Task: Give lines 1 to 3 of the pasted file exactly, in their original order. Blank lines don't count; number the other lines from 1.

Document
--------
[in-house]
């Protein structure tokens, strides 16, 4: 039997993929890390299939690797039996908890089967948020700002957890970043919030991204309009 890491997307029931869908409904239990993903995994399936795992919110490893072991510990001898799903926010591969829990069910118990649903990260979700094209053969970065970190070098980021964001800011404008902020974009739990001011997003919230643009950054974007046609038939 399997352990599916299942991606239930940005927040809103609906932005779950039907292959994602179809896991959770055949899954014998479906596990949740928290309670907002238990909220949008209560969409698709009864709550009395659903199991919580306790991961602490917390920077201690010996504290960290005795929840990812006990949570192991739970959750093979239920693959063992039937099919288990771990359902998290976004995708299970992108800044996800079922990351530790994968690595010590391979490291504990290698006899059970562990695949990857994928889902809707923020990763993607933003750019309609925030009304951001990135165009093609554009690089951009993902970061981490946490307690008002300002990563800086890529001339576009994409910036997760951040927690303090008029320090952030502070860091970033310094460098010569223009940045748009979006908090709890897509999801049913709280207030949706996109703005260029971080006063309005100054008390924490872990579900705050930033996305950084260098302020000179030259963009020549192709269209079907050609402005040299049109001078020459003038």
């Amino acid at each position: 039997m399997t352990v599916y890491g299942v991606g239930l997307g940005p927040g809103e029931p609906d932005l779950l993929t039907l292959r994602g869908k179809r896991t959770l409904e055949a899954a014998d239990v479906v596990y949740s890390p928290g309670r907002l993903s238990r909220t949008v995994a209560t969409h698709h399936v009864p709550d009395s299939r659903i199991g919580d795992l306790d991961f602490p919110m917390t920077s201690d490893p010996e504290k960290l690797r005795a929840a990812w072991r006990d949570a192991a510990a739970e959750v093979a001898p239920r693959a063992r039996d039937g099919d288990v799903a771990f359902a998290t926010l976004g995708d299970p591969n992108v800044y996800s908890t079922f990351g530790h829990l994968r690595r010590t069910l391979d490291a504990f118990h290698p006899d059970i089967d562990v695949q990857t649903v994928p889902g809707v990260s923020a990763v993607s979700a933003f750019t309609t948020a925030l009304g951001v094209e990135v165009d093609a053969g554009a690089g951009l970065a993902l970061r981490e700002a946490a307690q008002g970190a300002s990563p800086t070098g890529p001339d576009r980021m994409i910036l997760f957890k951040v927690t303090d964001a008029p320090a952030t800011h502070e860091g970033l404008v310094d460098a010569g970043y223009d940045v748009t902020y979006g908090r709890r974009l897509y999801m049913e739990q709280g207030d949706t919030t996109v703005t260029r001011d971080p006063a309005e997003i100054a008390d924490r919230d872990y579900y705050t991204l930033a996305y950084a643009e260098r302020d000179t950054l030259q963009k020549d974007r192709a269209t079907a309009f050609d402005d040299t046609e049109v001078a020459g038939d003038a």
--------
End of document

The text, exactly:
[in-house]
């Protein structure tokens, strides 16, 4: 039997993929890390299939690797039996908890089967948020700002957890970043919030991204309009 890491997307029931869908409904239990993903995994399936795992919110490893072991510990001898799903926010591969829990069910118990649903990260979700094209053969970065970190070098980021964001800011404008902020974009739990001011997003919230643009950054974007046609038939 399997352990599916299942991606239930940005927040809103609906932005779950039907292959994602179809896991959770055949899954014998479906596990949740928290309670907002238990909220949008209560969409698709009864709550009395659903199991919580306790991961602490917390920077201690010996504290960290005795929840990812006990949570192991739970959750093979239920693959063992039937099919288990771990359902998290976004995708299970992108800044996800079922990351530790994968690595010590391979490291504990290698006899059970562990695949990857994928889902809707923020990763993607933003750019309609925030009304951001990135165009093609554009690089951009993902970061981490946490307690008002300002990563800086890529001339576009994409910036997760951040927690303090008029320090952030502070860091970033310094460098010569223009940045748009979006908090709890897509999801049913709280207030949706996109703005260029971080006063309005100054008390924490872990579900705050930033996305950084260098302020000179030259963009020549192709269209079907050609402005040299049109001078020459003038």
């Amino acid at each position: 039997m399997t352990v599916y890491g299942v991606g239930l997307g940005p927040g809103e029931p609906d932005l779950l993929t039907l292959r994602g869908k179809r896991t959770l409904e055949a899954a014998d239990v479906v596990y949740s890390p928290g309670r907002l993903s238990r909220t949008v995994a209560t969409h698709h399936v009864p709550d009395s299939r659903i199991g919580d795992l306790d991961f602490p919110m917390t920077s201690d490893p010996e504290k960290l690797r005795a929840a990812w072991r006990d949570a192991a510990a739970e959750v093979a001898p239920r693959a063992r039996d039937g099919d288990v799903a771990f359902a998290t926010l976004g995708d299970p591969n992108v800044y996800s908890t079922f990351g530790h829990l994968r690595r010590t069910l391979d490291a504990f118990h290698p006899d059970i089967d562990v695949q990857t649903v994928p889902g809707v990260s923020a990763v993607s979700a933003f750019t309609t948020a925030l009304g951001v094209e990135v165009d093609a053969g554009a690089g951009l970065a993902l970061r981490e700002a946490a307690q008002g970190a300002s990563p800086t070098g890529p001339d576009r980021m994409i910036l997760f957890k951040v927690t303090d964001a008029p320090a952030t800011h502070e860091g970033l404008v310094d460098a010569g970043y223009d940045v748009t902020y979006g908090r709890r974009l897509y999801m049913e739990q709280g207030d949706t919030t996109v703005t260029r001011d971080p006063a309005e997003i100054a008390d924490r919230d872990y579900y705050t991204l930033a996305y950084a643009e260098r302020d000179t950054l030259q963009k020549d974007r192709a269209t079907a309009f050609d402005d040299t046609e049109v001078a020459g038939d003038a």